Sham operation casts doubt on back treatment
Surgery to repair spinal fractures was no more effective than a sham procedure in older patients with osteoporosis, with both sets of patients saying their pain was reduced
Surgery to repair spinal fractures, or vertebroplasty, is no more effective for pain relief than a placebo procedure in older patients with osteoporosis, a trial shows.
Vertebroplasty involves injecting a special cement into fractures in the spine, which are common in osteoporosis, to stabilise the break and relieve pain.
There has been conflicting evidence over the effectiveness of the procedure to treat the fractures, which can lead to deformity, breathing problems and loss of height.
More than three million people in the UK are estimated to have osteoporosis, a condition that causes around 500,000 broken bones every year.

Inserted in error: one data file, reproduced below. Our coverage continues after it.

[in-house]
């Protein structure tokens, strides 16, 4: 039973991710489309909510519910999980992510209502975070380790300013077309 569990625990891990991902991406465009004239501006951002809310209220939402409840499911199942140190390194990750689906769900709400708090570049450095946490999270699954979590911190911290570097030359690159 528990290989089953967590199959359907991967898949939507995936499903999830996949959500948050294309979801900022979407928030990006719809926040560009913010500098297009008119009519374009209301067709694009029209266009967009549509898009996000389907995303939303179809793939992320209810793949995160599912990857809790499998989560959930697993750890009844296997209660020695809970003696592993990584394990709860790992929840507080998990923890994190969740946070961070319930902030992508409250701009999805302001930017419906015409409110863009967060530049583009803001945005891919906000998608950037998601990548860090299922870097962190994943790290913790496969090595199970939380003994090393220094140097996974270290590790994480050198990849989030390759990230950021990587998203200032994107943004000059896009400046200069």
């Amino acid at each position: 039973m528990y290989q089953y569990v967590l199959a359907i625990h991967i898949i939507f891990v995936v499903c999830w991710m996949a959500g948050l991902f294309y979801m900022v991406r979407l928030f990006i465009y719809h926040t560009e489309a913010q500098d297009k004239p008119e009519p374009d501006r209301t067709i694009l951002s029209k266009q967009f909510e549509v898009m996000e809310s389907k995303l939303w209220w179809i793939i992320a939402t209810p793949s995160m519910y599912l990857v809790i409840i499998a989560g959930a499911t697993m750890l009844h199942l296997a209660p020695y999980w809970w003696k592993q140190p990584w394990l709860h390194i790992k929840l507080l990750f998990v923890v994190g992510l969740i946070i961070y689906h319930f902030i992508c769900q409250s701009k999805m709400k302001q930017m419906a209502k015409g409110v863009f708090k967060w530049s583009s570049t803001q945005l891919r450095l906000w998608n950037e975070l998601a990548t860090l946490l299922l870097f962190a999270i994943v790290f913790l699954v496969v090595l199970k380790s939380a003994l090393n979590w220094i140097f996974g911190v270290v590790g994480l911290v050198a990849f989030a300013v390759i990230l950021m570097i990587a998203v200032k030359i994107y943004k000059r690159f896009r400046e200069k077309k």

Source: National Osteoporosis Society
Researchers in the Netherlands and the US looked at pain relief in patients undergoing vertebroplasty and compared it with a ‘sham’ procedure, where patients were given local anaesthetic injections but no bone cement was inserted.
Not supported as standard treatment
The trial involved 180 adults aged 50 or older, with between one and three painful vertebral compression fractures that had occurred in the past nine weeks.
The mean reduction in pain score was statistically significant in both groups at all follow-up points up to a year after the procedure. There was little difference between the two groups and vertebroplasty had no effect on quality of life or on disability.
The researchers say their results ‘do not support vertebroplasty as standard pain treatment in patients with osteoporotic vertebral fractures’. But they believe there is a place for vertebroplasty ‘when efficacy outweighs the risks’.
Firanescu C et al (2018) Vertebroplasty versus sham procedure for painful acute osteoporotic vertebral compression fractures (VERTOS IV): randomised sham controlled clinical trial. BMJ. doi: 10.1136/bmj.k1551